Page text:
It is also a sackful of contradictions. Having originated in art-based subversion - American and European Fluxus collaborators used the post to exchange artistically embellished reportage of their outrageous happenings - it is now a vehicle not only for agit-prop and jokes but for philosophical wrangles about the nature of art (yawn) or about whether mail artists who make names for themselves are elitists. I suppose any universal communications system with popular access risks getting overrun by such anarcho-anorak tosh. Look at the Internet.
This exhibition shows that names are in the ascendant. Even the collection of anonymous fax art - office jokes such as "The floggings will continue until morale has improved" - was not gathered at random but submitted by a movement name, Alan Kane. He achieved notoriety when stopped from installing giant fax-joke murals in a Los Angeles advertising agency designed by Frank Gehry.
I looked in vain for an exploded postal package of dozens of those scurrilous bits and bobs, signed and unsigned, made from anything from coffee filters to fish hooks, that give hours of fun to syndicate members. Is this not what mail art is about? Small-circulation works, particularly on postcards, are prominent, as if mail art has become a coterie pursuit.
The philosophising is in full spate, though, judging by the exceedingly boring correspondence that introduces the exhibition catalogue, between its curator, Andrew Patrizio, the Hayward Gallery's exhibition organiser, and Clive Phillpot, the British Council's visual arts consultant - parochialism v internationalism, that sort of thing.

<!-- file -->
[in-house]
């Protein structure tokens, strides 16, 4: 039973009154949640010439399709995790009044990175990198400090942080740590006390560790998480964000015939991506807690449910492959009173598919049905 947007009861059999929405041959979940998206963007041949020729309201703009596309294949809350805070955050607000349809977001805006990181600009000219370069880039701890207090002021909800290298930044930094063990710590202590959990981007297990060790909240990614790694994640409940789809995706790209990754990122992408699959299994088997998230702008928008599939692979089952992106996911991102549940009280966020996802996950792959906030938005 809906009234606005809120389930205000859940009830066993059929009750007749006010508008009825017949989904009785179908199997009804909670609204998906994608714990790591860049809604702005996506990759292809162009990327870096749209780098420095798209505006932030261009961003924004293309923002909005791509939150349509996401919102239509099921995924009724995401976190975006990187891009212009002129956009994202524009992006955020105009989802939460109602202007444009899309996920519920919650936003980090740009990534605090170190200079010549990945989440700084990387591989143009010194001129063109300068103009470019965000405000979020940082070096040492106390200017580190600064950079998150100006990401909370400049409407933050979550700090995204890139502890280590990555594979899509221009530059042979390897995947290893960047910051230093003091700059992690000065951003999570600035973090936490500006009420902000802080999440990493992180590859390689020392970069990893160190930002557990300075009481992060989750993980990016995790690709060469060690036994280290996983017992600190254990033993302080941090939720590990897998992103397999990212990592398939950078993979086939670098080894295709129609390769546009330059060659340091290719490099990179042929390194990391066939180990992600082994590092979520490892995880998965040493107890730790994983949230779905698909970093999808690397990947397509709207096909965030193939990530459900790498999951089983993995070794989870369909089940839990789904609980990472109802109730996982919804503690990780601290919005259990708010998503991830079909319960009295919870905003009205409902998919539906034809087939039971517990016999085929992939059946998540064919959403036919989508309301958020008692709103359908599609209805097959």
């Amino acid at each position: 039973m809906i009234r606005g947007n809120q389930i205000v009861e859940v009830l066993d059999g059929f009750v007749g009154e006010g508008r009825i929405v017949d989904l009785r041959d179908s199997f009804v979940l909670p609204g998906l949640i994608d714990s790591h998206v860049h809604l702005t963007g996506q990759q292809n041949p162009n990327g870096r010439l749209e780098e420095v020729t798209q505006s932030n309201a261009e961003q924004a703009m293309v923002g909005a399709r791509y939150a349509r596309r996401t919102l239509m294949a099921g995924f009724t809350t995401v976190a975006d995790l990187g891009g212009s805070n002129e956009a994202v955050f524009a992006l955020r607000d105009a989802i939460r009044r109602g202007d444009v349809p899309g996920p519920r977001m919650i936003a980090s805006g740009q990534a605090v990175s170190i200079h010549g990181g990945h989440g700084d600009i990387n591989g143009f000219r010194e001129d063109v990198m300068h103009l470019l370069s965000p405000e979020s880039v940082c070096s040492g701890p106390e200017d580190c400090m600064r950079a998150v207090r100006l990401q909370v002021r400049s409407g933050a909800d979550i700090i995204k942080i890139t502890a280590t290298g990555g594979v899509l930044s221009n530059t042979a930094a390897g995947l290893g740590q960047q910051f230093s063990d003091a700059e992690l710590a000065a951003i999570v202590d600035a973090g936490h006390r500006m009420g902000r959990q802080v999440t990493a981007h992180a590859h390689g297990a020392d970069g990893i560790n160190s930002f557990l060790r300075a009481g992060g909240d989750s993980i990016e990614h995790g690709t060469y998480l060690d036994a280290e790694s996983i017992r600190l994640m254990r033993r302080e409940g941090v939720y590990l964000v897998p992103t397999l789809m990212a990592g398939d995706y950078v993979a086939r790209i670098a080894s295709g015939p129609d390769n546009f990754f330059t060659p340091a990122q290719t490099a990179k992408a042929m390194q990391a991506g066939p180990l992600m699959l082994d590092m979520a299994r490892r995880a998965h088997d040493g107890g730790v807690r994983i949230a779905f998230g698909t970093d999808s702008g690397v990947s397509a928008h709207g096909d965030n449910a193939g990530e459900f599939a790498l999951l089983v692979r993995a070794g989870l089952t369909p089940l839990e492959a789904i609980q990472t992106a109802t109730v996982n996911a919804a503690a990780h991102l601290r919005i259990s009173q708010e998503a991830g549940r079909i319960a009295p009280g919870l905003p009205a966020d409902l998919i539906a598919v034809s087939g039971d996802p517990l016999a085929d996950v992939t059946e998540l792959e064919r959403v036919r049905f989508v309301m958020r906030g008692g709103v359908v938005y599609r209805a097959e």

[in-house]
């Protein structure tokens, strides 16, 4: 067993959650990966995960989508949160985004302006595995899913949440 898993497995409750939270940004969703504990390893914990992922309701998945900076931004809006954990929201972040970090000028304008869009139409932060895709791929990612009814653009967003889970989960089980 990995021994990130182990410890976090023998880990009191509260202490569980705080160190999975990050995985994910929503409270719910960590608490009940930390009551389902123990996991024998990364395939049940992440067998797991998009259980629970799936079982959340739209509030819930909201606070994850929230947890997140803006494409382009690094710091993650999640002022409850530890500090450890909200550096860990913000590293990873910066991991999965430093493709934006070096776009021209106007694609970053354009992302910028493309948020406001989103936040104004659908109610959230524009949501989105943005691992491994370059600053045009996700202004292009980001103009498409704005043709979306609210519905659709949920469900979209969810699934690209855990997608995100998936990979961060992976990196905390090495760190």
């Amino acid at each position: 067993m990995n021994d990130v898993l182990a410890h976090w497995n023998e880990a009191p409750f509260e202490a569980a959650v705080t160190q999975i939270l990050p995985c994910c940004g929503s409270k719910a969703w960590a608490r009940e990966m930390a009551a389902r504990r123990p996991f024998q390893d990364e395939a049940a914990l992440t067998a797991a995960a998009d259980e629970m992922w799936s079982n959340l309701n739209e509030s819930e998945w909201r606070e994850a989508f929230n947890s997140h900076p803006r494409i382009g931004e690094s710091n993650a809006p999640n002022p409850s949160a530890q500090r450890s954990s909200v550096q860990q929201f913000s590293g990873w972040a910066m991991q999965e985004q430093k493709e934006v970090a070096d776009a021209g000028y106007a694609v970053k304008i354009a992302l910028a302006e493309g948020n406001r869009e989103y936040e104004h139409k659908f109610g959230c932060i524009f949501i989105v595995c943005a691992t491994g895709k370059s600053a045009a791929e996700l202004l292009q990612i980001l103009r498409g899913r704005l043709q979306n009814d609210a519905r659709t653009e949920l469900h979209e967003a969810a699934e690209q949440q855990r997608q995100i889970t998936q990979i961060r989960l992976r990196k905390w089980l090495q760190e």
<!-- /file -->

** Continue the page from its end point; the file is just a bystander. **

Has mail art mellowed as much as these recent works suggest? I saw nothing resembling the semen-stained pages of the livre d'artiste titled "Wanks for the Memories" that the American Gerry Dreva, known as "the man who had a thousand orgasms for art", mailed to his friends. Where, too, was porn to match that of Genesis P-Orridge and Cosey Fanni Tutti? Or missives remotely similar to Pauline Smith's Hitler Fan Club, dreamed up in the Seventies to goad Chelsea borough councillors?
We do at least see a collage by Ray Johnson - founder of mail art - with his bunny-face logo. Johnson was an established pop artist from whom Warhol admitted taking his Monroe collage concept. A key participant in Fluxus, he went underground in the Sixties, founding the spoof New York Correspondence School, which clogged the mail with objects ranging from nails to live lobsters, addressed to museums and galleries.
He drowned himself two years ago, leaving a characteristically enigmatic trail of mail-art clues. A postmarked postcard with bunny logo was found at his home, saying "If you are reading this, I must be dead". The number 13, the sum of the digits in his age, 67, crops up repeatedly. The hotel room where he spent his last night - number 247, add it up - has now been locked against sightseers.
But his New York gallerist, Richard Feigen, is getting a more welcome stream of visitors. His mail art sells. At his death, Johnson had $400,000 in numerous bank accounts. I would have preferred an update on the Johnson mystery rather than the Patrizio and Phillpot Correspondence School.
Star turn of the exhibition: the Chilean Eugenio Dittborn's massive wall hangings, combining self-consciously corny mail-art images with images of a hanging, mailed out of the country in 1990 to draw attention to political repression. Worth a look.
Spacex Gallery, Exeter, to 22 March. A Hayward Touring Exhibition (details: 0171-921 0837)Reuse content